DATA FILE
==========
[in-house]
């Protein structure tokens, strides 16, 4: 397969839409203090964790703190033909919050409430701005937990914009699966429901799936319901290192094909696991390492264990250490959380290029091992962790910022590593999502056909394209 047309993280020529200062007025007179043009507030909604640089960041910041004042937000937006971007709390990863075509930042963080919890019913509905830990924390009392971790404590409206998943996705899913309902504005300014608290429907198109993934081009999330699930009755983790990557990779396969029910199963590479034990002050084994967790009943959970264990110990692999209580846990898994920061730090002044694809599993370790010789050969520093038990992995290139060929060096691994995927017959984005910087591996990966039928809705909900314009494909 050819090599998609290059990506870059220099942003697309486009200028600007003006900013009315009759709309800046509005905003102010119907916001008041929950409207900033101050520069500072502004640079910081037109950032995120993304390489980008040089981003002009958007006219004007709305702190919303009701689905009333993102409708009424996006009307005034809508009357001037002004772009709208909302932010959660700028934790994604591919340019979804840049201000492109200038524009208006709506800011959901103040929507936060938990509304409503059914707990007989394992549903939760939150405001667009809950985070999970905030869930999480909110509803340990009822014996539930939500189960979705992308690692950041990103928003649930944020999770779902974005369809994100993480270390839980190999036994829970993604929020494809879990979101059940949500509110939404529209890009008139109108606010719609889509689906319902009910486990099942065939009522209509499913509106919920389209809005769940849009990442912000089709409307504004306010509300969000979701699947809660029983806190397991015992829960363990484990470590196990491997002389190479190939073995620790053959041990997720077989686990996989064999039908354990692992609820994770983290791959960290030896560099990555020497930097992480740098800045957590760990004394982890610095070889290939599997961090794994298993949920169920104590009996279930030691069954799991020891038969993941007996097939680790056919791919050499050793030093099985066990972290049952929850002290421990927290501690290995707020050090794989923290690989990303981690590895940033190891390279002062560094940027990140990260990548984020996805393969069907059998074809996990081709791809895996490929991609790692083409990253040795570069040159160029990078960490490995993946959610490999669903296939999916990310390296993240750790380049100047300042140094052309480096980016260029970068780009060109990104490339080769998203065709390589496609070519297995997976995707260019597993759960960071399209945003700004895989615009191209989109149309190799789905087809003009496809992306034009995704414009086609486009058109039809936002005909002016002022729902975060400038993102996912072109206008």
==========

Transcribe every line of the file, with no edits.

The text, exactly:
[in-house]
């Protein structure tokens, strides 16, 4: 397969839409203090964790703190033909919050409430701005937990914009699966429901799936319901290192094909696991390492264990250490959380290029091992962790910022590593999502056909394209 047309993280020529200062007025007179043009507030909604640089960041910041004042937000937006971007709390990863075509930042963080919890019913509905830990924390009392971790404590409206998943996705899913309902504005300014608290429907198109993934081009999330699930009755983790990557990779396969029910199963590479034990002050084994967790009943959970264990110990692999209580846990898994920061730090002044694809599993370790010789050969520093038990992995290139060929060096691994995927017959984005910087591996990966039928809705909900314009494909 050819090599998609290059990506870059220099942003697309486009200028600007003006900013009315009759709309800046509005905003102010119907916001008041929950409207900033101050520069500072502004640079910081037109950032995120993304390489980008040089981003002009958007006219004007709305702190919303009701689905009333993102409708009424996006009307005034809508009357001037002004772009709208909302932010959660700028934790994604591919340019979804840049201000492109200038524009208006709506800011959901103040929507936060938990509304409503059914707990007989394992549903939760939150405001667009809950985070999970905030869930999480909110509803340990009822014996539930939500189960979705992308690692950041990103928003649930944020999770779902974005369809994100993480270390839980190999036994829970993604929020494809879990979101059940949500509110939404529209890009008139109108606010719609889509689906319902009910486990099942065939009522209509499913509106919920389209809005769940849009990442912000089709409307504004306010509300969000979701699947809660029983806190397991015992829960363990484990470590196990491997002389190479190939073995620790053959041990997720077989686990996989064999039908354990692992609820994770983290791959960290030896560099990555020497930097992480740098800045957590760990004394982890610095070889290939599997961090794994298993949920169920104590009996279930030691069954799991020891038969993941007996097939680790056919791919050499050793030093099985066990972290049952929850002290421990927290501690290995707020050090794989923290690989990303981690590895940033190891390279002062560094940027990140990260990548984020996805393969069907059998074809996990081709791809895996490929991609790692083409990253040795570069040159160029990078960490490995993946959610490999669903296939999916990310390296993240750790380049100047300042140094052309480096980016260029970068780009060109990104490339080769998203065709390589496609070519297995997976995707260019597993759960960071399209945003700004895989615009191209989109149309190799789905087809003009496809992306034009995704414009086609486009058109039809936002005909002016002022729902975060400038993102996912072109206008």